Whenever I'm in Paris and I get bored of the croissants and cathedrals (takes about a week), I head just south of the city to Fontainebleau forest, France's Yosemite of bouldering. Fontainebleau, called "Bleau" by local climbers, is said to have the highest concentration of climbable boulders in the world, all of them located in the shadow of the historic royal château of the same name. With hundreds of rocks of all shapes and sizes strewn throughout the forest, many of them just challenging enough for noodling fool-amateurs like myself, the place is an adult jungle gym for all comers.
I head for a part of the forest called Diplodocus, so named because its tallest boulder, perhaps 25 feet high, bears a vague resemblance to that Jurassic sauropod. Climbers have hash-marked the boulders in colors coded for difficulty: Yellow is peu difficile ("easy"), orange means tough but still doable for neophytes, blue is difficult, red very difficult, and black extremely difficult. Totally out of reach to people like me are the white-marked climbs, les ABOs – "the abominables."
Diplodocus is empty except for two young climbers from Paris who have laid out crash pads – foldable, futonlike mats you can strap to your back – under blue-marked climbs. I ask if I can make an attempt, but I've got no climbing slippers, no chalk bag. I'm wearing running shoes. They nod and, I think, snicker. Bleau boulderers describe the ascents not as mere climbs but as "problems" to be solved, equations in the rock, intellectual exercises made physical. The trick is first to understand the problem, read the mystery in the rock, and then solve it with the right mix of force, dexterity, reach, poise, and certainty – the right number of moves, preferably as few as possible. This blue problem starts with crimps – seemingly impossible fingerholds, perhaps a 10th of an inch to hold onto – and unfolds into a bastard of a shoulder-hold, where I have to place all my weight on my right shoulder while reaching for a left handhold. I make several attempts to solve the mystery of gravitational force, but I'm eventually forced to admit that the blue is simply too hard. I give up.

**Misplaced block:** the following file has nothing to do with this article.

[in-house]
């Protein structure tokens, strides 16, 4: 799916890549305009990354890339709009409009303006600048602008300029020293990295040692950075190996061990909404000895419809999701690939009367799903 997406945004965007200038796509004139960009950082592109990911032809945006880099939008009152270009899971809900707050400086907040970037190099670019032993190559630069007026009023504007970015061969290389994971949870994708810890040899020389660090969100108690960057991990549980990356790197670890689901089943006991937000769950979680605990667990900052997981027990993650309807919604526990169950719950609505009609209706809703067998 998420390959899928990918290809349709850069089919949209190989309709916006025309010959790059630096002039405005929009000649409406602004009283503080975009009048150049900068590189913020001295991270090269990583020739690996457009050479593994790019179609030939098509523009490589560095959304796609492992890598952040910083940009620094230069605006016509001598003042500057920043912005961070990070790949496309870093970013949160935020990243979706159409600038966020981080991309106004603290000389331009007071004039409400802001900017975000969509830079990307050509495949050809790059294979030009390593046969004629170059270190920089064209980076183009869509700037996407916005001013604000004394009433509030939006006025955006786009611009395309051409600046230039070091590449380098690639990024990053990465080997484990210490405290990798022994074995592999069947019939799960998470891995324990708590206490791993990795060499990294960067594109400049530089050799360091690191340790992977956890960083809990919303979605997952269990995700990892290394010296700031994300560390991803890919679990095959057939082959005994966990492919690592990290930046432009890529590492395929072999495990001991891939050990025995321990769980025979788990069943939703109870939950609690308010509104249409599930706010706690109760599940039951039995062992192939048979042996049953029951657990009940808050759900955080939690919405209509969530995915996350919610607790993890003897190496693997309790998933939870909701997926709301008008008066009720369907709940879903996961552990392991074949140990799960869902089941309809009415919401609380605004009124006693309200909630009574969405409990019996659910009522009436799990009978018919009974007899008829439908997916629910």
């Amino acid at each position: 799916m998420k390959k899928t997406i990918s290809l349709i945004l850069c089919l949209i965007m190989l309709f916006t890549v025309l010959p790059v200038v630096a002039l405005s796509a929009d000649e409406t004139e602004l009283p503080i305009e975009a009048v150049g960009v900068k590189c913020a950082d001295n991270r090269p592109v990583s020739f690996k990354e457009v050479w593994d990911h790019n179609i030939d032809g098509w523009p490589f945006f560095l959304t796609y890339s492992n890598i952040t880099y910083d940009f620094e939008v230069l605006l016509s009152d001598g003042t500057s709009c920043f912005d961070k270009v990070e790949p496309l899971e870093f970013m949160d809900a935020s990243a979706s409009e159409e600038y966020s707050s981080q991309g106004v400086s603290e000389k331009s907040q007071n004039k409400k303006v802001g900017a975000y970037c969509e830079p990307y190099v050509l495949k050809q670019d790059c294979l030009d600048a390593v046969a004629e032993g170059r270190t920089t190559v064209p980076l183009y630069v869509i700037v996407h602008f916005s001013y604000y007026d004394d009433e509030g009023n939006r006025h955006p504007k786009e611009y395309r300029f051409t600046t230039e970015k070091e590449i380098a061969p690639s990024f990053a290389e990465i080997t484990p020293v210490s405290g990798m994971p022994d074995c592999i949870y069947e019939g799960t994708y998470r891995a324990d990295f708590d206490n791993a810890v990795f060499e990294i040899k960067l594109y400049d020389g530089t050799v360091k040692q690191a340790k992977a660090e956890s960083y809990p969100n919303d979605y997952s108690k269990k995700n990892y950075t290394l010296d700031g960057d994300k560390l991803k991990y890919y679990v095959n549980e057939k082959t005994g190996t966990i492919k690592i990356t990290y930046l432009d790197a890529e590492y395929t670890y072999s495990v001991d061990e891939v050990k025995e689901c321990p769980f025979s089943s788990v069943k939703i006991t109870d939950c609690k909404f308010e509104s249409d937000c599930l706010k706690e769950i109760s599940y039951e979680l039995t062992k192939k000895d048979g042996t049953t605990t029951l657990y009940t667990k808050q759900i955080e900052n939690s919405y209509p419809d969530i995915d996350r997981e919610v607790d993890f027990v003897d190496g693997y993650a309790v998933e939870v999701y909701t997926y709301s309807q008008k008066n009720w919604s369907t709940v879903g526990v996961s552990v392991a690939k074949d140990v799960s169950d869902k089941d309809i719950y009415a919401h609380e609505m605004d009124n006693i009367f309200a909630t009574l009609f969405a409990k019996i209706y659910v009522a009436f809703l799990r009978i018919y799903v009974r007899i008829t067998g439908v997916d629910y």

A while later, the two climbers hike out, and I've got the garden to myself. Once they're gone – and I can fully embarrass myself – I try a red climb. The rock laughs in my face. I have more luck with the yellow and orange circuits. I'm feeling the grip, I'm tight with the rock, I'm solving the equations. Soon I'm racing up 14-foot boulders. The thrill is that I know I can't allow myself to fall – the certainty is that I'll be hurt, maybe even crack my head toppling backward on adjacent boulders – and I can't climb down. I'm committed.
Finally, I decide to try an orange problem that looks to be an easy six-foot ascent. My calculation is that it will require six moves. I try again and again, dropping each time off the rock and into the soft sand. I look at it for a long while: No, dude, left foot first. Then a right-hand power move to a high jug-hold – a hold that's like gripping a jug – then a toehold with the left foot, then both hands bounding onto the jug-hold. In four moves, the equation is solved, and I'm up and flexing atop the world. For four hours, I leap about like this, a child unleashed and entirely pleased with himself.